Mag Bag: How Does Meredith's ROI Guarantee Work?

LadiesHomeJournal

Magazine print advertising could use a shot in the arm, and Meredith Corp. is aiming to deliver a big one with its new ROI guarantee, called Meredith Dividend Engagement -- a pioneering effort to demonstrate accountability by linking magazine advertising to actual product sales.

Meredith Dividend Engagement does this with data from Nielsen's Homescan, a national consumer panel of 100,000 individuals who agree to allow Nielsen to track all their product purchases.

According to Britta Ware, Meredith's vice president for research solutions, Nielsen initially approached Meredith a year ago with the idea of linking magazine ads to actual sales through Homescan, using an analytic approach that was first applied to digital advertising by Yahoo with Consumer Direct.

That's important, Ware noted, because it means "it's already understood by marketers" that are familiar with (and presumably trust) the methodology on that basis. At the same time, it goes beyond other common types of measurement for magazine advertising like brand perception, purchase intent, and so on, which are often considered proxies for actual sales.

Essentially, the Meredith ROI guarantee rests on comparisons of two groups of panelists drawn from Nielsen Homescan, which are identical in most respects, including demographic and income attributes, with just one difference. One group of panelists subscribes to Meredith titles, and another (the control group) doesn't. Product purchases by the two groups are then compared, allowing Meredith to connect advertising to sales lift.

Meredith's ROI guarantee is just that -- a guarantee, namely that advertising in Meredith titles will result in a certain amount of sales lift, with a promise to make up any shortfall through additional print advertising.

Because this involves taking on some risk, Dick Porter, Meredith's newly appointed president of media sales, said the publisher will limit the program to 10 big deals with major advertisers in the first phase, although other advertisers are welcome to use the basic methodology for tracking ad sales lift.

While Nielsen Homescan data is only applicable to certain categories which happen to be endemic to Meredith titles, including CPG, food, household goods, and OTC drugs, Ware said Meredith is working on identifying data sources that would allow similar analyses and guarantees in other categories like automotive and prescription drugs.

Game Pro Goes Quarterly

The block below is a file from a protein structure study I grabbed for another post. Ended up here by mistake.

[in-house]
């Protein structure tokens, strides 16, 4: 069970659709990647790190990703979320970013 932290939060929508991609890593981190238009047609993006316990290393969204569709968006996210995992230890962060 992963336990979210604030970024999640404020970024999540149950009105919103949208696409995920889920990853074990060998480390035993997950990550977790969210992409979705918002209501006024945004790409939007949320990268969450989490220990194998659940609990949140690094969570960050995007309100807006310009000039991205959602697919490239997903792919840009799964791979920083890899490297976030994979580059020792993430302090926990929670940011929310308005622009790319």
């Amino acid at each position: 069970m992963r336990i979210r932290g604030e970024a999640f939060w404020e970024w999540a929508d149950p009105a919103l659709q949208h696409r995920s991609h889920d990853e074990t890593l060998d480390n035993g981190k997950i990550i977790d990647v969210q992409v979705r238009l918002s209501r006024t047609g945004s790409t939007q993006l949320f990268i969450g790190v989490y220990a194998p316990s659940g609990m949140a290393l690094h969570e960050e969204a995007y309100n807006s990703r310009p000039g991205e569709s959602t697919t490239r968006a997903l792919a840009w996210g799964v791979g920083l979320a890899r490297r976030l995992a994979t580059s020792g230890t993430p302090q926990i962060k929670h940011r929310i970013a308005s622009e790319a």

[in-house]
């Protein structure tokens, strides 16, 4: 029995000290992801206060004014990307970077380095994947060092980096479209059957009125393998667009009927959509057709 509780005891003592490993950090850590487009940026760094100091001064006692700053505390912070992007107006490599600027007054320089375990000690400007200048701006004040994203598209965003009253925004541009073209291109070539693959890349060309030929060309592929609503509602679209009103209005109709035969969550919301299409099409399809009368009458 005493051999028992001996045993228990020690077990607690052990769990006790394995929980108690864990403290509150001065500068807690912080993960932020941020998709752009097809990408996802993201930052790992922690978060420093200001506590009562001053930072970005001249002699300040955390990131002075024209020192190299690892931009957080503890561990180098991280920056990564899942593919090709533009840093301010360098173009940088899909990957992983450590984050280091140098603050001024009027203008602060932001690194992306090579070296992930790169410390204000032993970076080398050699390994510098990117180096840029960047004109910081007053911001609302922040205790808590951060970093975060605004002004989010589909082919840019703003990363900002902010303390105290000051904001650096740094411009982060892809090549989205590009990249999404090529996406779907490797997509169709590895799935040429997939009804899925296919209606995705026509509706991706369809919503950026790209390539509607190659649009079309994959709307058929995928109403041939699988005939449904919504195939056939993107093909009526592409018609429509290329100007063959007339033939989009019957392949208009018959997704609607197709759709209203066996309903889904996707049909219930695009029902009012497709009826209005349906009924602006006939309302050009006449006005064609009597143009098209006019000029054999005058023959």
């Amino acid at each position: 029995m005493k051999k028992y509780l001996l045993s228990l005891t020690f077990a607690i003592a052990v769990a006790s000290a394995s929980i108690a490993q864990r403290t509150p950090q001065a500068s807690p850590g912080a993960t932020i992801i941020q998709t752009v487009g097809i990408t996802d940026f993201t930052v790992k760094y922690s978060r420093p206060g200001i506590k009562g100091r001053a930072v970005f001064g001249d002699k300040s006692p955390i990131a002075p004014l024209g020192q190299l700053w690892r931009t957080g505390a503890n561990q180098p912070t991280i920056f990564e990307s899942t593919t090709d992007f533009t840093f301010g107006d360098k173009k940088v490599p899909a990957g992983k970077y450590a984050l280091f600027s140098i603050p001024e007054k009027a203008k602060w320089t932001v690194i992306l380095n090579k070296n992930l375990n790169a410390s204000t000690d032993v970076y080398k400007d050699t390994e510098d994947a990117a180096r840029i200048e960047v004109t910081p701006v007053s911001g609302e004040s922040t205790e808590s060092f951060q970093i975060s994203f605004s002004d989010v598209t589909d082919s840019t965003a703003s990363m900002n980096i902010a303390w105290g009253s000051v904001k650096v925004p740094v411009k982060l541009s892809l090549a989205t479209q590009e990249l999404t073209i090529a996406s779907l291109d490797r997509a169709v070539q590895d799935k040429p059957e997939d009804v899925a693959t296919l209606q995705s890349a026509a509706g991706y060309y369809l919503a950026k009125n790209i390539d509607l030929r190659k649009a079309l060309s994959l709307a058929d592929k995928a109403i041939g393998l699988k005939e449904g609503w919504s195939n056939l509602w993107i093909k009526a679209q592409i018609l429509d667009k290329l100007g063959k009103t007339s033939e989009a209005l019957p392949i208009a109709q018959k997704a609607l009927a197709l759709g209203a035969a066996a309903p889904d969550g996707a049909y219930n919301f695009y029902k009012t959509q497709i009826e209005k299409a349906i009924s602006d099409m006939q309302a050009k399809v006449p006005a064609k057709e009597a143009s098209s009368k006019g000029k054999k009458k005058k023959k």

Game Pro Magazine is moving from a monthly to a quarterly publication schedule, the 22-year-old video game consumer guide announced this week. Game Pro will be published on a quarterly schedule beginning with its Winter 2011 issue, which is set to hit newsstands on Nov. 8.

As a quarterly publication, selling for $9.99, it will have more pages per issue and will also get a larger page size. The redesign aims to make it a "coffee table"-style magazine. Future quarterly issues will hit the newsstands during the peak game-buying months of March, June and September.

Gumbley to Parenting Group

Heather Gumbley is joining Bonnier Corp.'s Parenting Group as associate publisher for marketing, with responsibility for Parenting, Babytalk and Parenting.com. She previously served as executive director of creative services for Condé Nast's Fairchild Fashion Group, where she oversaw an integrated marketing team responsible for Women's Wear Daily and Fairchild's other trade publications dealing with the worlds of fashion, retail, and beauty.

Pera, Conley Join Town & Country

Town & Country announced two new appointments this week. Sophie Pera was named fashion market editor, replacing Amanda Weitzman, effective August 22, while Kevin Conley has been named arts editor, replacing Michael Callahan. Previously, Pera had served as associate fashion editor at Vogue. Conley had been working as a freelancer for Town & Country for several months; previously he was an editor and writer for The New Yorker and wrote a book about horse racing titled "Stud."

Portwood Joins Out

Jerry Portwood is leaving his position as editor in chief of New York Press to join Out as managing editor. He will also be involved in long-term editorial planning, working with his editorial staff on features and special edit packages.

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